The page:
Tag Archives: fiction editor

How to pick out an editor

Since you probably do not follow editors’ forums, I’ll spill: There are a great many people who first decided they wanted to be editors, then set forth to learn the English language.

For the record, that is not the proper order.

A high degree of English proficiency in at least one dialect is the baseline expectation for an editor, which means having been a voracious reader for at least a couple of decades. If one has to go on editorial forums and ask about punctuation because one’s chosen style guide doesn’t dictate one’s every action,  one evidently doesn’t know enough about the language to make those decisions oneself. That’s like a military platoon leader who doesn’t know basic small unit tactics outside a field manual, and is afraid to improvise under fire lest s/he break a rule.

Writers take harm by hiring a less than competent editor, or by hiring the wrong editor. I’m not the right editor for everyone or every situation; no one is.

How would I go about it, putting myself in the writer’s chair?

I would learn what editors do. An amazing percentage of writers do not understand that there are different editing modes with different objectives and requirements. In nearly every case, my first job is to explain my job to the prospective client. They come in thinking “editing is when you fix all the things and crush my soul, duh.”

I would be clear and realistic about my goals for my project. If it was meant to make money, I would develop some marketing strategy beyond “hope to get discovered without doing any actual work.” I would take a guess at the type of editing that might best help me with my goals. I would prepare to be told otherwise, but I’d at least give it some thought.

I would ignore all the gig-economy.com sites where people can just list themselves and be hired directly. I would talk to other writers, ask about their experiences. I would eavesdrop on the Facebook groups for editors. I would observe the state of the art, all the people who need a committee meeting and an emotional support group to know where to put a comma, who treat the interpretation of a Chicago Manual of Style passage like rabbinic scholars treat Talmudic passages. I would look for the people who answer the questions, and how they answer them. I would pick out a few that seemed knowledgeable, intelligent, and successful enough to share their knowledge.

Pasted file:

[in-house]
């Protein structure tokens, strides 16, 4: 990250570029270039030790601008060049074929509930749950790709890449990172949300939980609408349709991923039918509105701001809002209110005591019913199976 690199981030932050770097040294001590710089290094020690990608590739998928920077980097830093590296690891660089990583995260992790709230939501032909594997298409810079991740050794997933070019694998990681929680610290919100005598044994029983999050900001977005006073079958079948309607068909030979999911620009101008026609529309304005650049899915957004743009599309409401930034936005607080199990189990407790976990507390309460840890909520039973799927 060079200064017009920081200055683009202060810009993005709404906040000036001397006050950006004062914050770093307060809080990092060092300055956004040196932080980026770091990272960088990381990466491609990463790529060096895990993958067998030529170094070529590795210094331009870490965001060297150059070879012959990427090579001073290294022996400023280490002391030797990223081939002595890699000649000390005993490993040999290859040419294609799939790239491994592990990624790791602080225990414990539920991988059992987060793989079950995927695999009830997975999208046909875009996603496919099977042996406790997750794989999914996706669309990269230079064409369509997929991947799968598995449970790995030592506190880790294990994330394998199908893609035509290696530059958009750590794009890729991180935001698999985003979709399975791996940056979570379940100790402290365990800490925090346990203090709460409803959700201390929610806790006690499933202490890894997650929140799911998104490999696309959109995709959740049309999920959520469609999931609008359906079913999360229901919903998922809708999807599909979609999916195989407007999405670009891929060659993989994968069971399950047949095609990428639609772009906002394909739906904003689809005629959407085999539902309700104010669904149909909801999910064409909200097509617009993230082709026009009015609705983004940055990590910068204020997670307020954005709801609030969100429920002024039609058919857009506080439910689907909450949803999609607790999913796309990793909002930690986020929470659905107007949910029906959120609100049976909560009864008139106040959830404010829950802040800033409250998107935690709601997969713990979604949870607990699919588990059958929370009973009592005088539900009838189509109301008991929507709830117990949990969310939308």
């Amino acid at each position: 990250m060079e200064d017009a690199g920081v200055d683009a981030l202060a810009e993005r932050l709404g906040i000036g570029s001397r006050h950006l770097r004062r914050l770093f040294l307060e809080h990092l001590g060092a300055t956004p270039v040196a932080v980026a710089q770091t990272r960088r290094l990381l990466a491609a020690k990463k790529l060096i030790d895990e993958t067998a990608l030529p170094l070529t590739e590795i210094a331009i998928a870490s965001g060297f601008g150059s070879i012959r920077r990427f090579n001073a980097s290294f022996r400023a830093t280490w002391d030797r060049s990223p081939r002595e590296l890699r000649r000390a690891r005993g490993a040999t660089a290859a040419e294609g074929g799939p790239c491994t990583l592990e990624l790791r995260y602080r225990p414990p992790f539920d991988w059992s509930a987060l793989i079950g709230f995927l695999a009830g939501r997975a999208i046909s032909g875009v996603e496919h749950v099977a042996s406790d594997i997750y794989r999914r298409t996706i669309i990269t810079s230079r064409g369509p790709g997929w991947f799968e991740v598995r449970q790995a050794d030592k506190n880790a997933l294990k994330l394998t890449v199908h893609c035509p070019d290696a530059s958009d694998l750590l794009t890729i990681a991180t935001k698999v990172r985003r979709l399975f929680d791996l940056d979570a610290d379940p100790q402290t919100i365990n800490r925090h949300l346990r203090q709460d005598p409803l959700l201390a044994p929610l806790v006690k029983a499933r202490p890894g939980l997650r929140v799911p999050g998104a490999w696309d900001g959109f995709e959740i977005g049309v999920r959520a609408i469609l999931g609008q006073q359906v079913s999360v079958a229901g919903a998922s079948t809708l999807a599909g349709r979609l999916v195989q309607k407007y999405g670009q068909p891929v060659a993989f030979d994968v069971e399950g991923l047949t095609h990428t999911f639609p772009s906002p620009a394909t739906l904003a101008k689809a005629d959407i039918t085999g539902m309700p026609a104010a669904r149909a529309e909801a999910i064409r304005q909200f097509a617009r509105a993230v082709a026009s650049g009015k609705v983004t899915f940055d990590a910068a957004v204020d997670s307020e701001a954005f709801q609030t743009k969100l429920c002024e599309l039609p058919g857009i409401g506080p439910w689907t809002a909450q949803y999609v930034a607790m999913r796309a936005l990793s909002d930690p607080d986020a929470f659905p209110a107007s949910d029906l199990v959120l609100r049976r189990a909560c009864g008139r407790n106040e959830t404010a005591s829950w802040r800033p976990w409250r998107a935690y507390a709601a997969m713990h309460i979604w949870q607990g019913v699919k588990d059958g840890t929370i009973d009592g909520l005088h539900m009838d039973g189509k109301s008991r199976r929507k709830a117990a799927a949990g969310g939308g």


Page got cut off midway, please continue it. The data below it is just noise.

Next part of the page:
Then I’d get in touch, one at a time, but at first I’d let the editor direct the process. This would not be me abrogating my right to decide; rather, it would be meant to show that I wasn’t a control freak, and to observe the editor’s screening method. I would want to decide whether I liked that method, whether I found it helpful and promising.  I would not profess to know anything about editing, though I would at least have done some basic homework. I would wait to see how well the editor guided me to a wise course of action and cooperation that would take into account my concerns and goals, about which I would expect to have been asked.

I’d keep doing this until I found someone that completed a good team, that I could afford, and above all was a knowledge sharer rather than a knowledge hoarder. This distinction is of paramount importance. Successful and skilled people tend to signify their success and skill by sharing knowledge in a generous fashion. They are never afraid they will run out of wisdom because they know how much they know. They are concerned not with being paid for every tidbit, but with giving the maximum value and support for any form of payment.

It’s expensive enough. You might as well get someone good–and that’s how I’d go about it.

Making the Sausage

For some, editing might seem like literary witchcraft. Someone seems to wave a wand and it all sounds better, even if one cannot say why. I recently drafted a social medium post, looked at it, scowled, edited it, then realized that it offered two clear examples of common mistakes that most people don’t catch.  I walked through the process, and this is what came out.

Take the comment:

“I’m picturing Tony Suprano waddling out there to get his paper in his robe, feet turned out so far he could be in ballet, telling them to GTFO of there.”

I misspelled Tony’s last name. For most people, that’s where the review would stop, because that corrects the obvious mistake. But there are two hiccups, weaknesses that harm the clarity. Do you see them?